Pierogies, Pastels, and a Polish Birth

The first day we arrived in Poznan we were introduced to pączkis, and from that moment I knew there was something special in this city that stuffs their donuts with date jam. It also felt like we traveled back in time 50 years because of their extensive and retro cable-car system that undoubtedly had the most picturesque lime green cars.

We had been walking for two hours, a self guided tour that was meant with grunts and sighs since the inclement weather reminded us of Copenhagen on a bad day. The tour had been over for twenty minutes and now we were searching for something, the incompetent TA previously mentioned was obviously in possession of the directions. As it turns out we were exactly two doors away from our destination, but the brisk Polish rain was too much fun to leave. Soon we walked into the traditional Polish restaurant, men with ties in the front room, and we were escorted to the back and up a stairway that was adorned with what seemed like a mixture of cooking and war tools from the medieval times. We soon saw the wide open room with one long cooking island, preset with all of the ingredients needed for us to learn how to make our own Polish pierogies. Our token Polish student told stories of how she had eaten to beyond stuffed at many family holiday meals by way of pierogies. We gathered around the table and made pierogies stuffed with fruit, cheese, and a meat mixture that eerily reminded me of my mother’s croquetas (PSA: they really are just uniquely stuffed boiled dumplings (small world, similar food)). After it was confirmed that I definitely do not have a future in pastry or pierogi making, were were able to watch them cook, and then devour them with a spread of other traditional Danish food. As we sat around the table, exhausted from our 6AM bus ride from Germany, still wearing the aprons used during the preparation of the pierogies, we talked about everything under the sun, and I realized that the people in my core class were just a bunch of gems.

After braving the winter rain and our first two hospital visits, it finally cleared up to an overcast afternoon that we spent touring the city we had been in. It looked so militant from the glimpses I saw on the bus ride in, but we turned a corner and suddenly we were in the Old Town Square. It was completed with a redone Italian City Hall, lines of pastel buildings, and a perfectly salmon colored church around the corner. This is the Poland I dreamed of. Each individual building lining the square had its own decorative roof adornments and pattern or color. There were fountains that I am sure would be a major attraction in the summer months. The pink church around the corner was hidden until the angle was just right. We went in and it looked like I had been engulfed by the deepest parts of Heaven. The heavy and dark robust paintings and architecture were in all directions. Shortly after entering a mass began with a loud song, something I think is becoming a theme for my church visits. While walking past the church again, I saw a group of four nuns directly in the middle of the street, their black outfits so beautifully contrasting the bright pink of the building they represent. Poland, we were told, is an astonishingly Catholic country. This wasn’t made real to us until later that night, while walking past the same church hiding bottles of wine in fear of unknown laws, where we spotted a large gathering of people next to our hotel. We then noticed the police cars and lights, and the distinct sound of someone on a megaphone. At first it was nothing but fear, we even lowered our versus as to not be pinned as Americans, but as we got closer we realized the mass of people was walking. It was a march. It was made up of mostly older people, and the sounds over the loudspeaker sounded to be prayers and hymns. Once inside the hotel, the front desk informed us that it was a traditional march for the Way of the Saints. And suddenly I wanted to run outside and join them. After much coaxing from my friends, I relinquished my conviction to do so, but what an experience that would have been. It is one thing to see a mass in a foreign country, but to walk with the people who share the same beliefs as you even though continents and history separate you would’ve been magical.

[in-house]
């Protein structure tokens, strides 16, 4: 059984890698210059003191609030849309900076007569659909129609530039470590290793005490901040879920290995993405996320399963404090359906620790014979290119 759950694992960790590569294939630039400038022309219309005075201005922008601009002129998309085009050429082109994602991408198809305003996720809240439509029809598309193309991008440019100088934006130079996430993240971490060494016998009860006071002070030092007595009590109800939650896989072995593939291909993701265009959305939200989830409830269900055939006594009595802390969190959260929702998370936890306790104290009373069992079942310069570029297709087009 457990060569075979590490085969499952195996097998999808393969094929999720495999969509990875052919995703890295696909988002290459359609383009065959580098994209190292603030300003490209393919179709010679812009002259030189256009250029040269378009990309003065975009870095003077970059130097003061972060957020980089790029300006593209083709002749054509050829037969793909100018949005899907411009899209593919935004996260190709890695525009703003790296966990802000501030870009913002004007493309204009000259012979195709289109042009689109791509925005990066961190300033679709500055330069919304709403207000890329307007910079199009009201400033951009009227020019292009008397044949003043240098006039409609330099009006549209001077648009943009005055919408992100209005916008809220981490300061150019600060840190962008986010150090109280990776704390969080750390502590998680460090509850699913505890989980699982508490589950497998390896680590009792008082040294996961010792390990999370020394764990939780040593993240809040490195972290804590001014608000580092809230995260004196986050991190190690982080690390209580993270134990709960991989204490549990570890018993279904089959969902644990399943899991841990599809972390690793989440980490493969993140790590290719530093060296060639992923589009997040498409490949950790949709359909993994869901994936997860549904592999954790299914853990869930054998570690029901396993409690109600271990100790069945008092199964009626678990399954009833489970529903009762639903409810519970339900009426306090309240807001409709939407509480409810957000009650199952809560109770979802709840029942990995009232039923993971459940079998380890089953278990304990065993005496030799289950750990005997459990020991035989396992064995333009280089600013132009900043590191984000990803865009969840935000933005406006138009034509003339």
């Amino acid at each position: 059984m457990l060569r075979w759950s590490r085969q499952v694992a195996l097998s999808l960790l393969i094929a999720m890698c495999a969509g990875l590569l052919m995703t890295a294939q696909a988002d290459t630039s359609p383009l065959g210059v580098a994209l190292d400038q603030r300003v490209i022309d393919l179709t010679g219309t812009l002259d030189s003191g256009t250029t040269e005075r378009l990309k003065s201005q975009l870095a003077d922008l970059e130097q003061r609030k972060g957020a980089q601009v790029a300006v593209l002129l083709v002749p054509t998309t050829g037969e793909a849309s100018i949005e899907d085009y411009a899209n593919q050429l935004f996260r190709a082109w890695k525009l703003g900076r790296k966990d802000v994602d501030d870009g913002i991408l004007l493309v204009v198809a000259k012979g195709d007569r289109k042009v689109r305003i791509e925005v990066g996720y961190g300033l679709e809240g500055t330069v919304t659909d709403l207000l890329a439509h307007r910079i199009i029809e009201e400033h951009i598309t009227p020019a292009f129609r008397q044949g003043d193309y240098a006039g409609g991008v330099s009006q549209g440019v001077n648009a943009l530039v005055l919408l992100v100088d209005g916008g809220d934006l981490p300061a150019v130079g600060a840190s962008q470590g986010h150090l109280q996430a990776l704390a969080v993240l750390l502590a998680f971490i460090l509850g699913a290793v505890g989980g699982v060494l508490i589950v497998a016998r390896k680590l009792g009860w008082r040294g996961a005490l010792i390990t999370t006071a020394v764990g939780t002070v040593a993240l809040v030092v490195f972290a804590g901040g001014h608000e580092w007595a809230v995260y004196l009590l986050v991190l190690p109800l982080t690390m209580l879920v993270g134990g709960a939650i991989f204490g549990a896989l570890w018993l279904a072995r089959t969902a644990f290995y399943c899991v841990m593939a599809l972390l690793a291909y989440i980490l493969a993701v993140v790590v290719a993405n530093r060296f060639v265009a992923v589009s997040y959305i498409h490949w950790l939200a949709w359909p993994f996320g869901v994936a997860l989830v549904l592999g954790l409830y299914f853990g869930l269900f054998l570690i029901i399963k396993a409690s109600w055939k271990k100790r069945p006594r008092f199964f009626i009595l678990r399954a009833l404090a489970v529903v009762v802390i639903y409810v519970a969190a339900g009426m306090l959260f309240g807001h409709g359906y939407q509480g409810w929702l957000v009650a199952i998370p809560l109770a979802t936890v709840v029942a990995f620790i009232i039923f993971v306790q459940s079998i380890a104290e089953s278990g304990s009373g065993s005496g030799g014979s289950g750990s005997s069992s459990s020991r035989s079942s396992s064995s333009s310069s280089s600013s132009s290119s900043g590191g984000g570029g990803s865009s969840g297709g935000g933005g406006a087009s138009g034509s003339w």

The most amazing thing I saw during my time in Poland was a whirlwind. As we arrived late to our visit to the Gynecology and Perinatology visit, led by our favorite TA, we got dressed into our darling scrubs and were met by our host, who looked stunningly like Angelina Jolie. The first thing she says to us is that we are going to start our day by seeing a C-section if that’s okay with us. “Um hell yes” I discreetly or not so discreetly said under my breath. Five minutes later we were in the OR with face masks and gowns but not even gloves on. We saw the entire procedure, done by men who looked like they had 50 years of experience and a duck sandwich waiting for them at lunch when they got finished. They made the first incision, and then went layer by layer until a few minutes later we got to see the distinct hairs on the babies head, we had made it to the uterus. After draining the amniotic fluid, the baby was essentially pulled by its head out, given a good rub, and then took its first gasp of air and had his first cry. He was then wrapped in a pink blanket, which the nurses immediately joked about, and then brought to his mother for his very first kiss. A moment one of them will never remember, and the other one will never forget. I cried during the first breath and during the first kiss. It was amazing to see a tiny human come alive into the world after the miracle of pregnancy. Thank God for Polish hospitals with minute rules. No matter what country or culture you are in, the sight of a first breath is a miracle.

 

 


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